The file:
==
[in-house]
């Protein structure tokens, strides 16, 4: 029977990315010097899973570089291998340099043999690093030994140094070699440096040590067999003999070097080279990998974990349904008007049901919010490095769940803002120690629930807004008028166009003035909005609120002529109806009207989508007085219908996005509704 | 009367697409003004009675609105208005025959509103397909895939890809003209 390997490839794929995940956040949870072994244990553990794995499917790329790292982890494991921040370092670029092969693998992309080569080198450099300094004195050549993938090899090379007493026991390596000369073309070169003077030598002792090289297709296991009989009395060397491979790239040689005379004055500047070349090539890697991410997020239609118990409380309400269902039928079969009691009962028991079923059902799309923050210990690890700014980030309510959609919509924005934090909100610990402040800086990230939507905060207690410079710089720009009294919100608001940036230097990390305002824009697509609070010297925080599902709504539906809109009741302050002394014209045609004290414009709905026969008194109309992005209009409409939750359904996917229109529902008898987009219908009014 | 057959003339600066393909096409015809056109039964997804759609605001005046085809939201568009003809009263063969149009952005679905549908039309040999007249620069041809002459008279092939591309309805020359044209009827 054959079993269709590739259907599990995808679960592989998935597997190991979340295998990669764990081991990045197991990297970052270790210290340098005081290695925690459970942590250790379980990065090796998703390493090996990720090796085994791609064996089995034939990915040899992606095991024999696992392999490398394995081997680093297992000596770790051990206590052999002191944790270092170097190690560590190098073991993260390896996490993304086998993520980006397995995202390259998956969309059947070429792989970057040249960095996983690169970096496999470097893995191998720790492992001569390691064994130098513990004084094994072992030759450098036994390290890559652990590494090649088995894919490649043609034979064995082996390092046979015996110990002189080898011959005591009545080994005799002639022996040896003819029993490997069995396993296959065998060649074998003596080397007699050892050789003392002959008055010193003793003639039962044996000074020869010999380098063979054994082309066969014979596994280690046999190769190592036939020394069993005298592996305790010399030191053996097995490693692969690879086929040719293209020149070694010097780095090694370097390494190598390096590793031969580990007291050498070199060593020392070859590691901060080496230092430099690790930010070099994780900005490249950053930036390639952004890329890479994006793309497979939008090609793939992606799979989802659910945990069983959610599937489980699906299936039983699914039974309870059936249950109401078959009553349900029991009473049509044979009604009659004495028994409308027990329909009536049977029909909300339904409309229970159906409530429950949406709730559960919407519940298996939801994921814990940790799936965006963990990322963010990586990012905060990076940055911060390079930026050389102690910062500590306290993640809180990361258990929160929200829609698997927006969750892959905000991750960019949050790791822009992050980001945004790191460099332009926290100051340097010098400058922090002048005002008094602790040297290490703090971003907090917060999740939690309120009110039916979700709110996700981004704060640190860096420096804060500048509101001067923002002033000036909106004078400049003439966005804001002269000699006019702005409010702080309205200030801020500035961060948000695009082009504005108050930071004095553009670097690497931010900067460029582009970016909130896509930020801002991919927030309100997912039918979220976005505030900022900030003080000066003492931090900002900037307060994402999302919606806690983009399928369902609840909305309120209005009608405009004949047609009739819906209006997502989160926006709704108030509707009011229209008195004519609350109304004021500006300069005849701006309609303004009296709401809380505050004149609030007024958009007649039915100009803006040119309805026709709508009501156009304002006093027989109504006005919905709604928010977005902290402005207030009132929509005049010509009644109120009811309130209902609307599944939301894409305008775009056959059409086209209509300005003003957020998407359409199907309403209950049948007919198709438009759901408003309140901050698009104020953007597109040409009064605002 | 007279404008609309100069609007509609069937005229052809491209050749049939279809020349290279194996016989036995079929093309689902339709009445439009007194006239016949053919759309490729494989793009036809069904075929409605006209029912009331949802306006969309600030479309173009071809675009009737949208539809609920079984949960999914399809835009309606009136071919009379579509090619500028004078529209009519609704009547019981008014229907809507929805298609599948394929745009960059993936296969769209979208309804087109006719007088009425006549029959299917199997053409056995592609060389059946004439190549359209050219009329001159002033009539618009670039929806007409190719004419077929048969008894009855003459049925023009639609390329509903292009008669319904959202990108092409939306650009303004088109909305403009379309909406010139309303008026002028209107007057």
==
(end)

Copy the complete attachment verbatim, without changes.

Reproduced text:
[in-house]
């Protein structure tokens, strides 16, 4: 029977990315010097899973570089291998340099043999690093030994140094070699440096040590067999003999070097080279990998974990349904008007049901919010490095769940803002120690629930807004008028166009003035909005609120002529109806009207989508007085219908996005509704 | 009367697409003004009675609105208005025959509103397909895939890809003209 390997490839794929995940956040949870072994244990553990794995499917790329790292982890494991921040370092670029092969693998992309080569080198450099300094004195050549993938090899090379007493026991390596000369073309070169003077030598002792090289297709296991009989009395060397491979790239040689005379004055500047070349090539890697991410997020239609118990409380309400269902039928079969009691009962028991079923059902799309923050210990690890700014980030309510959609919509924005934090909100610990402040800086990230939507905060207690410079710089720009009294919100608001940036230097990390305002824009697509609070010297925080599902709504539906809109009741302050002394014209045609004290414009709905026969008194109309992005209009409409939750359904996917229109529902008898987009219908009014 | 057959003339600066393909096409015809056109039964997804759609605001005046085809939201568009003809009263063969149009952005679905549908039309040999007249620069041809002459008279092939591309309805020359044209009827 054959079993269709590739259907599990995808679960592989998935597997190991979340295998990669764990081991990045197991990297970052270790210290340098005081290695925690459970942590250790379980990065090796998703390493090996990720090796085994791609064996089995034939990915040899992606095991024999696992392999490398394995081997680093297992000596770790051990206590052999002191944790270092170097190690560590190098073991993260390896996490993304086998993520980006397995995202390259998956969309059947070429792989970057040249960095996983690169970096496999470097893995191998720790492992001569390691064994130098513990004084094994072992030759450098036994390290890559652990590494090649088995894919490649043609034979064995082996390092046979015996110990002189080898011959005591009545080994005799002639022996040896003819029993490997069995396993296959065998060649074998003596080397007699050892050789003392002959008055010193003793003639039962044996000074020869010999380098063979054994082309066969014979596994280690046999190769190592036939020394069993005298592996305790010399030191053996097995490693692969690879086929040719293209020149070694010097780095090694370097390494190598390096590793031969580990007291050498070199060593020392070859590691901060080496230092430099690790930010070099994780900005490249950053930036390639952004890329890479994006793309497979939008090609793939992606799979989802659910945990069983959610599937489980699906299936039983699914039974309870059936249950109401078959009553349900029991009473049509044979009604009659004495028994409308027990329909009536049977029909909300339904409309229970159906409530429950949406709730559960919407519940298996939801994921814990940790799936965006963990990322963010990586990012905060990076940055911060390079930026050389102690910062500590306290993640809180990361258990929160929200829609698997927006969750892959905000991750960019949050790791822009992050980001945004790191460099332009926290100051340097010098400058922090002048005002008094602790040297290490703090971003907090917060999740939690309120009110039916979700709110996700981004704060640190860096420096804060500048509101001067923002002033000036909106004078400049003439966005804001002269000699006019702005409010702080309205200030801020500035961060948000695009082009504005108050930071004095553009670097690497931010900067460029582009970016909130896509930020801002991919927030309100997912039918979220976005505030900022900030003080000066003492931090900002900037307060994402999302919606806690983009399928369902609840909305309120209005009608405009004949047609009739819906209006997502989160926006709704108030509707009011229209008195004519609350109304004021500006300069005849701006309609303004009296709401809380505050004149609030007024958009007649039915100009803006040119309805026709709508009501156009304002006093027989109504006005919905709604928010977005902290402005207030009132929509005049010509009644109120009811309130209902609307599944939301894409305008775009056959059409086209209509300005003003957020998407359409199907309403209950049948007919198709438009759901408003309140901050698009104020953007597109040409009064605002 | 007279404008609309100069609007509609069937005229052809491209050749049939279809020349290279194996016989036995079929093309689902339709009445439009007194006239016949053919759309490729494989793009036809069904075929409605006209029912009331949802306006969309600030479309173009071809675009009737949208539809609920079984949960999914399809835009309606009136071919009379579509090619500028004078529209009519609704009547019981008014229907809507929805298609599948394929745009960059993936296969769209979208309804087109006719007088009425006549029959299917199997053409056995592609060389059946004439190549359209050219009329001159002033009539618009670039929806007409190719004419077929048969008894009855003459049925023009639609390329509903292009008669319904959202990108092409939306650009303004088109909305403009379309909406010139309303008026002028209107007057």